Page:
What are the necessary steps to pursue a second career in early childhood education?

I live in NYC, and I'm looking for tips about certification. Will I need to go back to school for a master's degree?


Amita Gupta, Professor, Global Early Childhood Education, Author, Consultant

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Here is a brief overview of the process for getting qualified as a New York City early childhood teacher:

To be an early childhood lead teacher in New York City you will need to be state certified with a degree in Early Childhood Education. To get certified you need to complete a Masters degree in ECE which includes Student Teaching and passing the EdTPA (Educational Teacher Performance Assessment) , and you have to pass the new state tests including the ALST (Academic Literacy Skills Test), CST (Content Specialty Test), and EAS (Educating All Students). You are also required to have taken workshops for DASA (Dignity for All Students Act) and Violence Prevention and Child Abuse.

You can apply to an ECE Masters degree program leading to certification in any college of education that offers it. Once you have graduated successfully and passed all the state tests your college will recommend you to New York State for certification. You will then be qualified as a head teacher to teach children from birth to second grade.

Mayor De Blasio initiated the Universal PreK program last year for all four year olds in New York City. An expansion in the number of PreK classrooms resulted in an urgent need for more qualified PreK teachers in the city. A Prek Scholars program was started that helped individuals who were looking for a second career in ECE to be placed in Prek settings, while simultaneously getting their Masters degrees in ECE and state certification (all paid for by the City).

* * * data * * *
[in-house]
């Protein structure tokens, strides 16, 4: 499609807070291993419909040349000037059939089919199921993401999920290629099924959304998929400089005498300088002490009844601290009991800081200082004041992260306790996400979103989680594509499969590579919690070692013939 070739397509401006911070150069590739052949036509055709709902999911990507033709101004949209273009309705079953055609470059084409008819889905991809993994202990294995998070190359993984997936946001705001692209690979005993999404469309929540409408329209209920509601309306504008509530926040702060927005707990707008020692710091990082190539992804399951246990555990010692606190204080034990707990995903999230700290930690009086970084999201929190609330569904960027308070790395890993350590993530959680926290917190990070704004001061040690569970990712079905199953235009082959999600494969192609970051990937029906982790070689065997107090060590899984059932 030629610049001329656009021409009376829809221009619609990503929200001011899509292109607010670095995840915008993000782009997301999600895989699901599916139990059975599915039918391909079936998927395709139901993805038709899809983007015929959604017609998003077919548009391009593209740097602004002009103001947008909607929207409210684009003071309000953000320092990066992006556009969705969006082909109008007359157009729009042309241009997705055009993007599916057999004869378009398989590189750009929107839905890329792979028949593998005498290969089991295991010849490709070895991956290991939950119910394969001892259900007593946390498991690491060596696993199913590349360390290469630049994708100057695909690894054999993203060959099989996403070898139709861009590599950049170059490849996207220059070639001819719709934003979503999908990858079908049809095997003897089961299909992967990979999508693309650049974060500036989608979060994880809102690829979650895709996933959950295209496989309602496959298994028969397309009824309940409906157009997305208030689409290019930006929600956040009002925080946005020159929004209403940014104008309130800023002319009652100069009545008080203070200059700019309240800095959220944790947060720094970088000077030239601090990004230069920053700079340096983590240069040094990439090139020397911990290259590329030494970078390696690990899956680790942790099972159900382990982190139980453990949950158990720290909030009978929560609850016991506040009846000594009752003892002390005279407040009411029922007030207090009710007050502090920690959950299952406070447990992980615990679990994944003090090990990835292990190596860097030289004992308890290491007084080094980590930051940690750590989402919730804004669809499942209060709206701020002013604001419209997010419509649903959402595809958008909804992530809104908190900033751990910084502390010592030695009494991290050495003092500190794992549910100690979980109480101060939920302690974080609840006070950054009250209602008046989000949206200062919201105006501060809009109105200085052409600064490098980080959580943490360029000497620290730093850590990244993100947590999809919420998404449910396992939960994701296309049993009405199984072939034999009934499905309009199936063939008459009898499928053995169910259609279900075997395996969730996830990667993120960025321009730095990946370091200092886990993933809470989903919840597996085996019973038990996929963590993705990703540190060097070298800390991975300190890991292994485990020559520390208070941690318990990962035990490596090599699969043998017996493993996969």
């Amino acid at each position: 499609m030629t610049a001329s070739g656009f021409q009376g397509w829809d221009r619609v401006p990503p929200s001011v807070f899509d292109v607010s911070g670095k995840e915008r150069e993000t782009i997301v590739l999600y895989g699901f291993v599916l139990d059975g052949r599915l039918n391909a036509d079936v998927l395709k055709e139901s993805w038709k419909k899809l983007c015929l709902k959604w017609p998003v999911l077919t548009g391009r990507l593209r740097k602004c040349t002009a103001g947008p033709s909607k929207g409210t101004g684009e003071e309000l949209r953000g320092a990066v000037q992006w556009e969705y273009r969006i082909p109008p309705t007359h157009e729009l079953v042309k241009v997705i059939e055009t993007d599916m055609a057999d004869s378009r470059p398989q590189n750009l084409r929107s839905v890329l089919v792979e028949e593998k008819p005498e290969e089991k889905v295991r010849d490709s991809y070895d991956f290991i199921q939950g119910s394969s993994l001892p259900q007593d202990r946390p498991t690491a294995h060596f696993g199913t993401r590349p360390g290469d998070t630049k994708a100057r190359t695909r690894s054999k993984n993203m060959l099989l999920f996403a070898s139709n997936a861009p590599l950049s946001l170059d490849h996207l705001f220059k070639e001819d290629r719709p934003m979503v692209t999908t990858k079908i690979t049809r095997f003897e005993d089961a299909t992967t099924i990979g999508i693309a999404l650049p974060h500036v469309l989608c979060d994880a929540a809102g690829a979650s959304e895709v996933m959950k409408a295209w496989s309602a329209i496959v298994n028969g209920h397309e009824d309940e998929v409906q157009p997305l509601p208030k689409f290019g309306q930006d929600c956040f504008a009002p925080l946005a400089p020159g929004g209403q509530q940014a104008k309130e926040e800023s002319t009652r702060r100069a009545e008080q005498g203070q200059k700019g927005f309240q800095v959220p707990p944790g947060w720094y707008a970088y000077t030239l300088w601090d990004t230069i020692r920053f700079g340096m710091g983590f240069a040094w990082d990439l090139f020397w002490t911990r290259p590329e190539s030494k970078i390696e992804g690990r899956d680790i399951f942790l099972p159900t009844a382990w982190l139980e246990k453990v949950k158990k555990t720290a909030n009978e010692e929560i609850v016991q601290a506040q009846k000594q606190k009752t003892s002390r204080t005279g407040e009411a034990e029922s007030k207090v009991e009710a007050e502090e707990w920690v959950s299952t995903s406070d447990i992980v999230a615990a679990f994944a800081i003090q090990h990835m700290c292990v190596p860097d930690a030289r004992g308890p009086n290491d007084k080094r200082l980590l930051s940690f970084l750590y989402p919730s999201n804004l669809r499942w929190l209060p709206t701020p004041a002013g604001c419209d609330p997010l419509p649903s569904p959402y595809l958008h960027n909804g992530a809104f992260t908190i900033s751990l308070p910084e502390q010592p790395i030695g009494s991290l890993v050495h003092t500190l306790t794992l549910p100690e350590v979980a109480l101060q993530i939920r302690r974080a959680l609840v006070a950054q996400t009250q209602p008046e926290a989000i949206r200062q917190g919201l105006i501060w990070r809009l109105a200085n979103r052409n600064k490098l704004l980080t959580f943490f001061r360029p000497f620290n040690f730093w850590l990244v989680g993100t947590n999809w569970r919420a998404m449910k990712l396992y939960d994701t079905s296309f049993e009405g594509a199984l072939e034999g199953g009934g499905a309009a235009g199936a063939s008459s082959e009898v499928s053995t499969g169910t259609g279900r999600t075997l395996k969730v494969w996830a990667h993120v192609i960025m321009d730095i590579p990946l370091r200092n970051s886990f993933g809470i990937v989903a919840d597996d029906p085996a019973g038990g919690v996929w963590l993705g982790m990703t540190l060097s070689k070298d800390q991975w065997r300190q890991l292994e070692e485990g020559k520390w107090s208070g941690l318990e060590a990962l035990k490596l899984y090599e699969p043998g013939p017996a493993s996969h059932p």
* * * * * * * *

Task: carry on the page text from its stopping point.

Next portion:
Here are some helpful links for more detailed information:

Dr. Aaron Smith, Ph.D. in Educational Leadership, Currently Program Director at Aviation Academy, Co-Author of Awakening Your STEM School

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In addition to the great answers listed above, I highly recommend that you become a substitute teacher as well. This will help you get your foot in the door and learn how many super teachers prepare for lessons while adjusting for those classroom issues that arise from time to time. As a principal, I've hired many teachers who started off as a substitute and were able to hire them down the road.

Michael Schoch, Answers questions on Noodle

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Thanks for using Noodle to ask your question. We don't have a lot of employment information at the moment because we are more focused on helping families make strong decisions about education.

Specific requirements may depend on the school, but you can read about the basic requirements on the New York Early Childhood Professional Development Institute.

If you're already a college graduate, it looks like you can enroll in an alternative program. You don't need a master's degree to get an Initial Certificate; however you will need a master's degree to get a Professional Certificate.

You may want to check out some of the advice and articles available on Noodle's Early Chlldhood Development page.

If you decide to pursue a master's degree, you can search for program's in education on our graduate school listing.

Best of luck!

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